As a teacher of elementary grades I was always trying to get the children to expand their thinking capabilities. I would ask impertinent questions such as, “How do you know that is a horse?”
The kids didn’t like it. “Anybody can see it is a horse; can’t you?”
After some struggle and mental wrestling, some of them came to see that there is a process by which we come to decide that a particular object in space is a horse. It has something to do with definitions and classifications and differentiations; that sort of thing.
The big problem was that I was ever inclined to see children as more competent than they were. I was pushing them beyond their built-in zone of overwhelm. If someone were to have presented me with a math problem much beyond multiplication, I would go blank too. A point would be reached after which my effort would no longer produce fruit. I would just not have the resources to comprehend the situation.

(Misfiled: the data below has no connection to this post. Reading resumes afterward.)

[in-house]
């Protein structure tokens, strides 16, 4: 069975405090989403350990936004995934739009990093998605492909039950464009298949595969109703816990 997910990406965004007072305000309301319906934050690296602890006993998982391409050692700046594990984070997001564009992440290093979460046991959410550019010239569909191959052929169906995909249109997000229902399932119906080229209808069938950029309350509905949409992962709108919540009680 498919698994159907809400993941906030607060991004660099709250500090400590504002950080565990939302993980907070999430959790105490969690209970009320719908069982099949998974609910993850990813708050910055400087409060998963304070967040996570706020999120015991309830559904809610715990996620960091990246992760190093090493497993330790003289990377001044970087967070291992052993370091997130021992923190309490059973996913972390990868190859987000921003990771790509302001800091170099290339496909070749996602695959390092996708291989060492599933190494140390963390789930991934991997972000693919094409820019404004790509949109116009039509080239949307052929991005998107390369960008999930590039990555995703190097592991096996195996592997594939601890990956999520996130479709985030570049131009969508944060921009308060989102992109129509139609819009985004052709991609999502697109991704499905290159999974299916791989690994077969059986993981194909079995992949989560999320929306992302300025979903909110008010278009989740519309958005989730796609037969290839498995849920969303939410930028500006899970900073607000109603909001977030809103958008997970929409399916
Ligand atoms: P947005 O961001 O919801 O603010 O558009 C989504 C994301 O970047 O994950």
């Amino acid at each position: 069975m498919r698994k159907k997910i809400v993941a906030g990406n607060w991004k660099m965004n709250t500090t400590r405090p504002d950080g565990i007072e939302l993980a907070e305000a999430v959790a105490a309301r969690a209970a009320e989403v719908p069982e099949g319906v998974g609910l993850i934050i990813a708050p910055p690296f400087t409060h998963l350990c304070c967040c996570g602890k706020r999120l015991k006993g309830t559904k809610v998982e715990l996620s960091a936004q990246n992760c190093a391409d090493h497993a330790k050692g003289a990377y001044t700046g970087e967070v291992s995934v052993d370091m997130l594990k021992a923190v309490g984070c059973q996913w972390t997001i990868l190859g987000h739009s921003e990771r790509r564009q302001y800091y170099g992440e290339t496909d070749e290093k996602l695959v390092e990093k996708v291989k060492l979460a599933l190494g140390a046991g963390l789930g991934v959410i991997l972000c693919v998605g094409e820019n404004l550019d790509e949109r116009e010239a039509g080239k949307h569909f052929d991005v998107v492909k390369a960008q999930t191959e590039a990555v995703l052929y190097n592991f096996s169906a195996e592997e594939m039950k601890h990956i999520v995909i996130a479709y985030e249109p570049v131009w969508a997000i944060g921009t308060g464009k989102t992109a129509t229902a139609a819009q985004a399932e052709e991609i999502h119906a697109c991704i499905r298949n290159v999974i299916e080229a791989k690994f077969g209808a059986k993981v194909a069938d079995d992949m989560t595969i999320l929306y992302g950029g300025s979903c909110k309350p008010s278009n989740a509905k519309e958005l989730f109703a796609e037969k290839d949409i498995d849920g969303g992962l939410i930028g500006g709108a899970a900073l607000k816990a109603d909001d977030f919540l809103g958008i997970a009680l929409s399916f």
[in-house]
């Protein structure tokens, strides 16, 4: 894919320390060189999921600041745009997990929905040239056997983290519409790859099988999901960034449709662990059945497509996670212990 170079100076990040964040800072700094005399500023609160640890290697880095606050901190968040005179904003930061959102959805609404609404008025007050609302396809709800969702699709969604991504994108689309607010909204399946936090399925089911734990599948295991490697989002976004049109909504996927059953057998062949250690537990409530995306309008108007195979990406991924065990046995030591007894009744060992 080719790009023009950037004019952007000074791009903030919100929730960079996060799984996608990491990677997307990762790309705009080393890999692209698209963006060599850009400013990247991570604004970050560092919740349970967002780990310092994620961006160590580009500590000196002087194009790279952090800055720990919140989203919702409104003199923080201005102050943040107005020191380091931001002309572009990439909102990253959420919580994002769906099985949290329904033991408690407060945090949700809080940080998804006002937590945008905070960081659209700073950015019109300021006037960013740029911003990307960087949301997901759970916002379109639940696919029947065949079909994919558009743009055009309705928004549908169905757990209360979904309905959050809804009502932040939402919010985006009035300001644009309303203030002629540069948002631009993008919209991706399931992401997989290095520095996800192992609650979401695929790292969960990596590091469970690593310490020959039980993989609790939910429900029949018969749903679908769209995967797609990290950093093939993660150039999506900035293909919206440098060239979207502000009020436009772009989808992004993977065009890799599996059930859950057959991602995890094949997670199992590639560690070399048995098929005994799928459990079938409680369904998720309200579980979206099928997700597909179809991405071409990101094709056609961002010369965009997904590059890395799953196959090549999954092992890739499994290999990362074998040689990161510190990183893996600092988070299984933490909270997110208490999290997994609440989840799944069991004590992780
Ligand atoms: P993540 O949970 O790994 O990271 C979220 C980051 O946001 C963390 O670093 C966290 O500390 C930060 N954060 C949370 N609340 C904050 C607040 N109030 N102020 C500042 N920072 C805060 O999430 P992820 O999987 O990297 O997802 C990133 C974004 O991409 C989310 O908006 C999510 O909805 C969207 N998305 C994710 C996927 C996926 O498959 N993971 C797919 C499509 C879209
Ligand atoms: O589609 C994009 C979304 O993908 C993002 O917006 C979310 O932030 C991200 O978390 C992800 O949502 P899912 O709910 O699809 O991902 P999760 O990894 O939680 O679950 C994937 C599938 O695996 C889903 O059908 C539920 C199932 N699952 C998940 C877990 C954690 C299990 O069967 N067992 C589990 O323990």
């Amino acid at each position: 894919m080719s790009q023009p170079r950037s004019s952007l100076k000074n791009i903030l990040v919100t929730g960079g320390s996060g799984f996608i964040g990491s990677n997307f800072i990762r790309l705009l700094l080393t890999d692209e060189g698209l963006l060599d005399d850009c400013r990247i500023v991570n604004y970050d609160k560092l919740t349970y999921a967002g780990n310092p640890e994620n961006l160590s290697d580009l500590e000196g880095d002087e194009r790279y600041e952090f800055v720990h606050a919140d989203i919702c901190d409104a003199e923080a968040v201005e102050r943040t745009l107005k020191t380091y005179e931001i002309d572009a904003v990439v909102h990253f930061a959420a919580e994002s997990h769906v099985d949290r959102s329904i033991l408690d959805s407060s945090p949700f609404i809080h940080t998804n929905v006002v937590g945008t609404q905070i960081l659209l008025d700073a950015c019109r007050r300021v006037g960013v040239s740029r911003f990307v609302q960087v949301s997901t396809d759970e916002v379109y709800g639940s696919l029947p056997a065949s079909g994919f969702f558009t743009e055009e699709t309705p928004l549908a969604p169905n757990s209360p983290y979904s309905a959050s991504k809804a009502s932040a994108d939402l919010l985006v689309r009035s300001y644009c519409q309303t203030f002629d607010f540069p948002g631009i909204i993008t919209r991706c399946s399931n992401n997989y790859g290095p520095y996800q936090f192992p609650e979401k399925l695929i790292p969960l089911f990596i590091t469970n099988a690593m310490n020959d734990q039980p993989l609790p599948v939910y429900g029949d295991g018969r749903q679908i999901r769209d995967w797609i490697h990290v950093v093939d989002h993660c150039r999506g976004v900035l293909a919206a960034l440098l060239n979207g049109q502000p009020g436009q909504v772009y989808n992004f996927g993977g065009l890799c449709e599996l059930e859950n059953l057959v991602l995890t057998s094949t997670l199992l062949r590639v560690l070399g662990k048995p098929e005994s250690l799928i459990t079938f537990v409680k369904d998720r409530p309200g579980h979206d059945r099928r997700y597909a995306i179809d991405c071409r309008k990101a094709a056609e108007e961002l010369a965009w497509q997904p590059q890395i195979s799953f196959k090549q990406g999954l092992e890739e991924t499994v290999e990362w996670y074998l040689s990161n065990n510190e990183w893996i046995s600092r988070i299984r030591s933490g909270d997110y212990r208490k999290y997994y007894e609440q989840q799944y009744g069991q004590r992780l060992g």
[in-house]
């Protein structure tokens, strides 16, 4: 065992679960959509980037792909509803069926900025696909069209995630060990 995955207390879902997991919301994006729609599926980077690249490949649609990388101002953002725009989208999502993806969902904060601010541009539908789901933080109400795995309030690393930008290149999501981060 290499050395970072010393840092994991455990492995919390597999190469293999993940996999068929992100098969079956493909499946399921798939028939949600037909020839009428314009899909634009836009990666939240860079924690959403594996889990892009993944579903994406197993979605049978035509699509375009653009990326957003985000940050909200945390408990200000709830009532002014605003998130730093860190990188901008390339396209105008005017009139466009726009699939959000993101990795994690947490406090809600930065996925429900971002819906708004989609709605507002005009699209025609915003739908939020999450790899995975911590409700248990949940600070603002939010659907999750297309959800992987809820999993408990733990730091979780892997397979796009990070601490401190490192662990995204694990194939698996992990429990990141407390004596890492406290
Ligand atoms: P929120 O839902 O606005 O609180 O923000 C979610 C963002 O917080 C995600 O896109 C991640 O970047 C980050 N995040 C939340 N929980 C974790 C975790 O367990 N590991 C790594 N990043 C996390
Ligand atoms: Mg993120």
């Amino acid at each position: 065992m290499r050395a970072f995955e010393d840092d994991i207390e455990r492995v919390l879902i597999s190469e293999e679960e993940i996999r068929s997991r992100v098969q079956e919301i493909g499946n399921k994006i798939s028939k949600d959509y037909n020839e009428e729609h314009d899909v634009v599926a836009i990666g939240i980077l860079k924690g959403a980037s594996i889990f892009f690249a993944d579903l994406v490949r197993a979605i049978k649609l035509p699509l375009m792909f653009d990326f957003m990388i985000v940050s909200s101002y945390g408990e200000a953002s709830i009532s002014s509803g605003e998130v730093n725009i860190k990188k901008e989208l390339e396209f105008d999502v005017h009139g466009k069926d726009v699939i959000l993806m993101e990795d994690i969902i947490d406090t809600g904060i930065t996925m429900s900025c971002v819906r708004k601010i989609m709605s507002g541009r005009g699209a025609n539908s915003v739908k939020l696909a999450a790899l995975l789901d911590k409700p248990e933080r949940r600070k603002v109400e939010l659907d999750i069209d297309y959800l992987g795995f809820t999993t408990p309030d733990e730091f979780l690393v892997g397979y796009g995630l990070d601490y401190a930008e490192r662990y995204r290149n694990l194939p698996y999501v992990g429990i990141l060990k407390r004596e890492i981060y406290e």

My fellow teachers were pretty much comfortable with figuring out where the children’s’ capabilities lay and teaching what the kids could handle. They were as successful as one gets in the bureaucratic world of big-city teaching. Not me. I kept wanting for the children to be more than they were capable of being. I guess I was something of an educational stage mother.
I suspect some of you out there think I was being noble and progressive. Probably it was more like wishful thinking. Maybe I did stimulate a couple of kids in the process, but the real lesson is: “You can’t make a purple cow out of a sow’s purse. ”
Jack Wilson is a writer and artist from Los Angeles and Phoenix.